The Netherlands (Holland)
Nederlandse Gebarentaal, NGT
In English: Sign language of the Netherlands, SLN
Language Status: 5 (Developing).
"The Dutch Parliament has unanimously approved a proposal to recognize Dutch Sign Language. The bill was proposed by the House and had a unanimous vote on September 22. The Senate unanimously voted for it on Tuesday, October 13.
Senator Boris Dittrich (D66) said it “is more than a legal recognition. It is also about dignity and identity, the recognition that the Dutch Sign Language is a fully-fledged language. For the large community of deaf and hard of hearing people in the Netherlands, the language is their mother tongue.”
The bill said the Dutch deaf community has tried for thirty years to have the language legally recognized.
"The Sign Language of the Netherlands has not been recognised officially by law. There is some public funding for sign language projects."
"Sign Language Legislation in the European Union", Wheatley, M., A. Pabsch., Edition II. Brussels, EUD, 2012:
"There have been a number of efforts to get NGT legally recognised. The recognition of NGT proves difficult, as not even spoken Dutch is enshrined in federal legislation. (..)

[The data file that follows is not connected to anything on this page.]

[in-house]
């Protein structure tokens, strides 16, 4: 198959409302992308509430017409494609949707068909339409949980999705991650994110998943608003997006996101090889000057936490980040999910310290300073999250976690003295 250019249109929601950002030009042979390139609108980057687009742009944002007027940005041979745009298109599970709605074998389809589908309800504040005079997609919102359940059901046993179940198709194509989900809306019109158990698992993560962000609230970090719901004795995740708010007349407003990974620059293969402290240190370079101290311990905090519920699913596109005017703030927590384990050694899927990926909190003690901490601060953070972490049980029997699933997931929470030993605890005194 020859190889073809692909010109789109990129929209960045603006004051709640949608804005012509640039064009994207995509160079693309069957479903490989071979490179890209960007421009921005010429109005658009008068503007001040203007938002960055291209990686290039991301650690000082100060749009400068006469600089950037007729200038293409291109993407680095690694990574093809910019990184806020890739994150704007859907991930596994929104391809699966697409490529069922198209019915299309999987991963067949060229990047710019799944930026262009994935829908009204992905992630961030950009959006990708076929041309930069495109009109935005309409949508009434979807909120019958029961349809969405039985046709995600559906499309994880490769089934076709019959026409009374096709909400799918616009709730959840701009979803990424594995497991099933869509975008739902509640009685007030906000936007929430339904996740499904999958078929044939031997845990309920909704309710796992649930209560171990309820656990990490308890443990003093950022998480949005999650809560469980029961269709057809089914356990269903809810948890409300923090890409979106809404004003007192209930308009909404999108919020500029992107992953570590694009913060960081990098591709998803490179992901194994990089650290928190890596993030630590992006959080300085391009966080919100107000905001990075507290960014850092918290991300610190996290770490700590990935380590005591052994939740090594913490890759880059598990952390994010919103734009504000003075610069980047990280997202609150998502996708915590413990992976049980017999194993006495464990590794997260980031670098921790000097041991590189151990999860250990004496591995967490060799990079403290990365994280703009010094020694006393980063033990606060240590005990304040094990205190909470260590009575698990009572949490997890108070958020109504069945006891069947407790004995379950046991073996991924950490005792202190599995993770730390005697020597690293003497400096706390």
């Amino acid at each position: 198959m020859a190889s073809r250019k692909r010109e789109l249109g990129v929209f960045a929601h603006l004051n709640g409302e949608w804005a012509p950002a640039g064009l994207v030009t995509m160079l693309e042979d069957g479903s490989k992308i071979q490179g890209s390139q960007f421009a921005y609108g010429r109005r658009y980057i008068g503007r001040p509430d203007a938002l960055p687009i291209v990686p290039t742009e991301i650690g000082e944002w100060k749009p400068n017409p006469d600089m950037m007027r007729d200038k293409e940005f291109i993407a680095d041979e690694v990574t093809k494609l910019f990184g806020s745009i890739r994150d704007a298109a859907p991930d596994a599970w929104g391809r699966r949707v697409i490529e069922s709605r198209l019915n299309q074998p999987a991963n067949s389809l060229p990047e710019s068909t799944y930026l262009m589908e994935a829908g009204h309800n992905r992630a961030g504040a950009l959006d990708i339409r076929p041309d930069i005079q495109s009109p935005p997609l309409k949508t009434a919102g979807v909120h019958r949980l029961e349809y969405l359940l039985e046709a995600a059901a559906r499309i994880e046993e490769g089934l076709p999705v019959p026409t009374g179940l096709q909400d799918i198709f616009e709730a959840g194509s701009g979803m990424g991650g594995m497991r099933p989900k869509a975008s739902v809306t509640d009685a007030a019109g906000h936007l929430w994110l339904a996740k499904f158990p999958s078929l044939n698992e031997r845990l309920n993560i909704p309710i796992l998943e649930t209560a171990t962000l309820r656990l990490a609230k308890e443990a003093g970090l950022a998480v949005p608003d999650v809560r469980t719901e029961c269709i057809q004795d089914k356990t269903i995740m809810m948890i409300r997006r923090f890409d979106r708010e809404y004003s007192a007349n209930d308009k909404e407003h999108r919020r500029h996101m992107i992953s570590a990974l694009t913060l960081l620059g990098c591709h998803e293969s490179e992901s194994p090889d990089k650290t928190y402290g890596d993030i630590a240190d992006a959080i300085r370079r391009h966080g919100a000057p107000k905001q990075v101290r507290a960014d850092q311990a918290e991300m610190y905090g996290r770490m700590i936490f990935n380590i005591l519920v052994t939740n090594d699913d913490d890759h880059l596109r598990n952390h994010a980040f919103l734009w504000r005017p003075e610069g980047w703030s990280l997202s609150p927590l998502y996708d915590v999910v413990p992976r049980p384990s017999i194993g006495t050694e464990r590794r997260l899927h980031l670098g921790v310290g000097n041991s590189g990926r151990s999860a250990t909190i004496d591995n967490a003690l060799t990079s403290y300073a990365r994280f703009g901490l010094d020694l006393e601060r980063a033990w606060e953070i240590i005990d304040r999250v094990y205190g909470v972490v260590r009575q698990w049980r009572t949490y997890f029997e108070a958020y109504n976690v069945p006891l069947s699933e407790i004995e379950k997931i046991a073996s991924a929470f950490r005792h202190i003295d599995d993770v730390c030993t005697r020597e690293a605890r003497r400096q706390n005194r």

Despite a lack of official legal recognition, sign language is nonetheless mentioned in legislation a number of times. (..)
"The status of sign languages in Europe", Nina Timmermans, ISBN 92-871-5720-0 © Council of Europe, April 2005
"During the past twenty years, a fundamental change has taken place within Dutch society as regards the importance of the Dutch Sign Language. This change has influenced the government’s views regarding the status and the use of the Dutch Sign Language. The Cabinet acknowledges that the Dutch Sign Language is a vital communication element for many people who have a hearing disability. Materially speaking, this should result in an improved social position of those with a hearing disability.
The social recognition of a Dutch Sign Language is not under discussion. As such, several measures have been announced per sector. The Cabinet has also announced its opinion that there should be one standard Dutch Sign Language. Standardisation is essential for the implementation process, such as developing a curriculum for schooling, educational tools, activities and products provided by the Dutch Sign Language Centre, training courses for interpreters for the deaf, etc.
As regards a Dutch Sign Language being recognised, this reaction indicates that it will only be under discussion when one single Dutch Sign Language (with no variants) has been determined as the standard."
15,000 (EUD website, December 2016)
- Nederlands Gebarencentrum
- Hogeschool Utrecht, IGTD
- Gebarentaalwetenschap, Radboud Universiteit Nijmegen
- Gebarentaalwetenschap, Universiteit van Amsterdam